London Calling didn’t just get punk rock played on the hallowed grounds of Shea Stadium; it gave new meaning to the name.
Some people say punk died on January 25, 1977, the day The Clash signed to CBS Records. Almost 40 years later, some people call The Clash the band’s only punk album and the follow-up, Give ‘Em Enough Rope, the band’s final punk album, and so on. The point is that the punk police were on patrol 40 years ago, just as they are today. So when The Clash arrived in New York City in 1979 to support the U.S. release of its first album, the band may well have thought it had something to prove. The story goes that the September 21, 1979 performance in New York at The Palladium was so unfulfilling for bassist Paul Simonon that he closed the show by smashing his instrument.
So, on one side of the pond, you’re accused of selling out the subculture/lifestyle that brought your band together, while on the other you’re not yet rocking quite hard enough to get the kids out of their seats. Where to go from there? How about the world’s final rock ‘n roll album…
Originally titled The Last Testament, London Calling was intended to be just that, the rock album to end all rock albums, a final fiery missive from the frontlines of the battles between young and old, left and right, art and commerce, the haves and the have-nots. Instead, it’s something much more vital, insightful and inciteful. From the Elvis-inspired front cover that captures Simonon smashing his bass to the opening verse where “Phony Beatlemania has bitten the dust,” The Clash launched an all-out assault on any effort to pin down its sound or limit its scope, as if saying, “Punk’s dead? OK, now rock’s dead too. You’re all fucking dead : “London calling to the zombies of death!” At the same time, though, they’re shouting, toasting, singing and jamming together their views of the day’s events, and broadcasting it for the whole world to hear: London Calling.
This same inflamed perspective gives the rockabilly standard “Brand New Cadillac” new life as a class warfare anthem sung up from the gutter. Joe Strummer once introduced the song live, announcing, “We’re gonna do a song about something that no one here can afford.” London Calling is The Clash driving punk rock’s riotous antagonism to the world stage, rolling up in a luxurious new car, stepping out in rude-boy trench coats, yelling at everyone to wake up from their consumerist daze and finally getting whistled at for it like the rock stars they always were.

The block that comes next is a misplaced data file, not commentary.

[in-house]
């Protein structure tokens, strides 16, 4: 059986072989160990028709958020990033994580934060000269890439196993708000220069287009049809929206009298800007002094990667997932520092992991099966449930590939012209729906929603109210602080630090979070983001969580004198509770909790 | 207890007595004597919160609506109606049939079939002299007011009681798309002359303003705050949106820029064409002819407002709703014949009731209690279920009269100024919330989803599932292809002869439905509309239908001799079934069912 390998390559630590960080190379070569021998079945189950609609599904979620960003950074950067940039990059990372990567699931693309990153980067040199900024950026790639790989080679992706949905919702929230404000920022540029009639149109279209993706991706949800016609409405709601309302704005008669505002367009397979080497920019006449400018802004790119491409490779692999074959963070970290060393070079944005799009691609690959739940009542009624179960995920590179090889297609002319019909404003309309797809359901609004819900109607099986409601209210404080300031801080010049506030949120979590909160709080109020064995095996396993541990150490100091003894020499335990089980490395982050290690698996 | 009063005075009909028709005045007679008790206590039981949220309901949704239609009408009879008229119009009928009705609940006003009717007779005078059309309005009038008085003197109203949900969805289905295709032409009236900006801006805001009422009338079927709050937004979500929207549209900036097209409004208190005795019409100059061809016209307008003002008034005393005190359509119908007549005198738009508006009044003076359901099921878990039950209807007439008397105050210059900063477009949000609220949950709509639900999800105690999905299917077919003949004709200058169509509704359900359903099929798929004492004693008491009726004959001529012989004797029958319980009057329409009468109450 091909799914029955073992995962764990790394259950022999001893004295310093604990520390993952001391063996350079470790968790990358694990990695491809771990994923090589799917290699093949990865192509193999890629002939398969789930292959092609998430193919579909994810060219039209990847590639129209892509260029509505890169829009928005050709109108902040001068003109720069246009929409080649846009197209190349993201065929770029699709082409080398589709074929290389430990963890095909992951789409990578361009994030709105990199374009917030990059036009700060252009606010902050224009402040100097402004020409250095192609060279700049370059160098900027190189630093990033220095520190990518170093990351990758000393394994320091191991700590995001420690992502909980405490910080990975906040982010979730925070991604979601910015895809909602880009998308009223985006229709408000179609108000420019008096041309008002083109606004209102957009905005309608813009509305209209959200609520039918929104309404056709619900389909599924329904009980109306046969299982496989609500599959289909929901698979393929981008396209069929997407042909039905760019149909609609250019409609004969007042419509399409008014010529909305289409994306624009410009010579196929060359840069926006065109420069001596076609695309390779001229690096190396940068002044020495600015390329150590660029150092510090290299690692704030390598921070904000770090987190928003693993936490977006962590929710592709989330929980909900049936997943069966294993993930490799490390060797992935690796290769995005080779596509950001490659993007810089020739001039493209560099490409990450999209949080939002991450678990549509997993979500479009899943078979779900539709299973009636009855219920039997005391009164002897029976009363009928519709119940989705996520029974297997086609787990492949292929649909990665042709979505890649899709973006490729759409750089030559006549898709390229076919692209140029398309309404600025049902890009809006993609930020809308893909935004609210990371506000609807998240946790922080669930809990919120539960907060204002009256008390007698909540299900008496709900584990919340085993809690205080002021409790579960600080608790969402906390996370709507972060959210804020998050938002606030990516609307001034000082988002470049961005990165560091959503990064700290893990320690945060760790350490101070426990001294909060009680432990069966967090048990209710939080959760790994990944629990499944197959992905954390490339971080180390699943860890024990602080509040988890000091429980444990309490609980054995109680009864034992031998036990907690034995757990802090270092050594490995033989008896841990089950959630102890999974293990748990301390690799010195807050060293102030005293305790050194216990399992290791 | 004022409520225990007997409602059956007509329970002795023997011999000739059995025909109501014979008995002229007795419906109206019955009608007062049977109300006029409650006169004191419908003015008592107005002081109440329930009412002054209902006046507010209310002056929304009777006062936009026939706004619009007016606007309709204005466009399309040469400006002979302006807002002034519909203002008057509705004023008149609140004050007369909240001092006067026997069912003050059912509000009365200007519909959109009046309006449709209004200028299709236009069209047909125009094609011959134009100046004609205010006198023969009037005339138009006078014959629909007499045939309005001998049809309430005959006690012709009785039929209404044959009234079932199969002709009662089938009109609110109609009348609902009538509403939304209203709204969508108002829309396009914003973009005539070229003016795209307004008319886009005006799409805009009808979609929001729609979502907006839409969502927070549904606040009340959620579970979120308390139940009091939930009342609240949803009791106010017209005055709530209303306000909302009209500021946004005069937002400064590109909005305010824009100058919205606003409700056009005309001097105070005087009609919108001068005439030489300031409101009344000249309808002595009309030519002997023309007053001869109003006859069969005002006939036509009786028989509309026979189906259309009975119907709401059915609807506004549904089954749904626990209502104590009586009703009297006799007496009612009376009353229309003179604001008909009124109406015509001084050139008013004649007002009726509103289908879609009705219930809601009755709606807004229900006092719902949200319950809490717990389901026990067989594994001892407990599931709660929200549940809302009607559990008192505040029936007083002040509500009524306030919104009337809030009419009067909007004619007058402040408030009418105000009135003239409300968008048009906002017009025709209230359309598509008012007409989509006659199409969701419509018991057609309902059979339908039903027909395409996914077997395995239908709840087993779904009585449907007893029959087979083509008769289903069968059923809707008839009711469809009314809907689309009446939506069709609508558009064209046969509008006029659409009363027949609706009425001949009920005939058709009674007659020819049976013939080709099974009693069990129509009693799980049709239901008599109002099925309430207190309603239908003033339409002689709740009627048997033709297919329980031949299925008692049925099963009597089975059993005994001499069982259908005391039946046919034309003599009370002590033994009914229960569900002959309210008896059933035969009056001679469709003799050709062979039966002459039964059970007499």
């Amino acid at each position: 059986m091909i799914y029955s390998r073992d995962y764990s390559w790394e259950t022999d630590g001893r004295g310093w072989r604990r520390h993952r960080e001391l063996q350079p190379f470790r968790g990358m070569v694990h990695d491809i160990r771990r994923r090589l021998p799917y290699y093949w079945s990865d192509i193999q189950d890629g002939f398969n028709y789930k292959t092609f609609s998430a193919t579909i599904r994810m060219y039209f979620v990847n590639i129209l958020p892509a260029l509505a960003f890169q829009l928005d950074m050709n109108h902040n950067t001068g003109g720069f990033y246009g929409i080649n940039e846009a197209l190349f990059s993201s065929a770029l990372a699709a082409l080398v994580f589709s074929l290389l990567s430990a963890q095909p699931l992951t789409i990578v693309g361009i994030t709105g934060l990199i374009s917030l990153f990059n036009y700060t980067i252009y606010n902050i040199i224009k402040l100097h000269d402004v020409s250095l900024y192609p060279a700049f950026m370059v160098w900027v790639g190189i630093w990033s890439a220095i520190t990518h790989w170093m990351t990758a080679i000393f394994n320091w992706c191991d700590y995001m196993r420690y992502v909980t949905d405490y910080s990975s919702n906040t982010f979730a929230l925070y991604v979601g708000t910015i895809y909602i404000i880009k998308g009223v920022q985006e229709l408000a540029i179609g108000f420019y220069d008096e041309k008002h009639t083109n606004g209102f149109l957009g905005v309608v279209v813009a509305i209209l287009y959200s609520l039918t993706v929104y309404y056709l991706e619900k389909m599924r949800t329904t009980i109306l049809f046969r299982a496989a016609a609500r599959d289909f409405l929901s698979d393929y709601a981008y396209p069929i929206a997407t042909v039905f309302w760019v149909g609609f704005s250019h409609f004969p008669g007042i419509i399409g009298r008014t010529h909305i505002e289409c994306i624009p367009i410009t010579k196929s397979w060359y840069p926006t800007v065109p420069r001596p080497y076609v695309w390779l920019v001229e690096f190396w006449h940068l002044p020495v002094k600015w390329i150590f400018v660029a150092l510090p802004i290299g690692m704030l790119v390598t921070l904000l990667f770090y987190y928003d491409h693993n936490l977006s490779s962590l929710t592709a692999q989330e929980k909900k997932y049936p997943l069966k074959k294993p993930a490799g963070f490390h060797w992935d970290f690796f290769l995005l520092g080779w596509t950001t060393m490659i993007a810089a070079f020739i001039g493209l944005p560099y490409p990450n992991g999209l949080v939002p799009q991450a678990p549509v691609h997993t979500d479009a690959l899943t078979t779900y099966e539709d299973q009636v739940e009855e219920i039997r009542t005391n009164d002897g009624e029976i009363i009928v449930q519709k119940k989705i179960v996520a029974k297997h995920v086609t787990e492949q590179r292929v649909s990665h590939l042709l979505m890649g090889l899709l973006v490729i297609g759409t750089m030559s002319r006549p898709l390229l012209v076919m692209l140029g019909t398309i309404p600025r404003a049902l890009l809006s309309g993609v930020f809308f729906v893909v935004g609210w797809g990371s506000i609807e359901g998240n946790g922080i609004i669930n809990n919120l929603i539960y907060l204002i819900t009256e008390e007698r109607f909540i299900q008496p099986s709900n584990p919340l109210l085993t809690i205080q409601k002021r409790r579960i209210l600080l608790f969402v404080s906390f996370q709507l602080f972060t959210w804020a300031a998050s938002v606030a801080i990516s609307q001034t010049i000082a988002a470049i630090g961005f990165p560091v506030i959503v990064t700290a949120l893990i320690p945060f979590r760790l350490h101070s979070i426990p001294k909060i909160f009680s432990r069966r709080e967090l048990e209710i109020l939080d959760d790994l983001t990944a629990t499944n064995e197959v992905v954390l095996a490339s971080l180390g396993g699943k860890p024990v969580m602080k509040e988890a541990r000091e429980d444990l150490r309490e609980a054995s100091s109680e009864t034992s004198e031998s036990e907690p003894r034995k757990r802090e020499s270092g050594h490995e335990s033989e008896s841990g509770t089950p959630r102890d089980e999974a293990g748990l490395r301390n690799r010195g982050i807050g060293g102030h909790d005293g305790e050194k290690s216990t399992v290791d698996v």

On “Rudie Can’t Fail,” Strummer sings over ska uprock, “I went to the market to realise my soul/ ‘Cause what I need I just don’t have.” Just three tracks later, over bare-bones rhythm and blues, he admits, “I’m all lost in the supermarket/ I can no longer shop happily/ I came in here for that special offer/ Guaranteed Personality.” Then the band does a double-take, turning working class revolution into a building block for the wall of sound going up on “Clampdown.” And this is just the first half of the album.
It’s at the middle point, “The Guns of Brixton,” that the gloves come off for good. In a trick that’s been duplicated by others since (Rancid’s “1998” off Life Won’t Wait is the best example that comes to mind), The Clash sucker-punches all naysayers and non-believers by punctuating its most “accessible” album with the hardest, most hostile song of its entire catalog. Written and sung by Mick Jones, it’s nothing short of a dubbed out call to arms, driven by Simonon’s dancehall bassline, Topper Headon’s militant marching drums and Jones’ freedom fighter manifesto lyrics. Listening to it, one can easily imagine him keyed up in a Brixton flat, looking out the window for Black Marias, gun in hand, with The Harder They Come playing on a telly in the background. It’s perhaps the most extreme representation of the band’s idealistic stance and the best possible precursor to the concepts and aesthetics that would be explored further on Sandinista! – Notes from the Underground as penned by English hooligans hooked on pirate radio.
By the time the album winds down with a couple of relatively straightforward rock songs, “Revolution Rock” and “Train in Vain,” you’ve been taken for a ride across The Clash’s entire musical purview. You’ve met the folkloric Stagger Lee on “Wrong ‘Em Boyo,” scaled a Phil Spector-ish wall of sound on “The Card Cheat” and fallen back on rebellious roots chanting “I’m Not Down.” London Calling didn’t just get punk rock played on the hallowed grounds of Shea Stadium; it gave new meaning to the name, The Clash, establishing the band as a dynamic force, a collision of seemingly disparate styles capable of coming together to change music forever.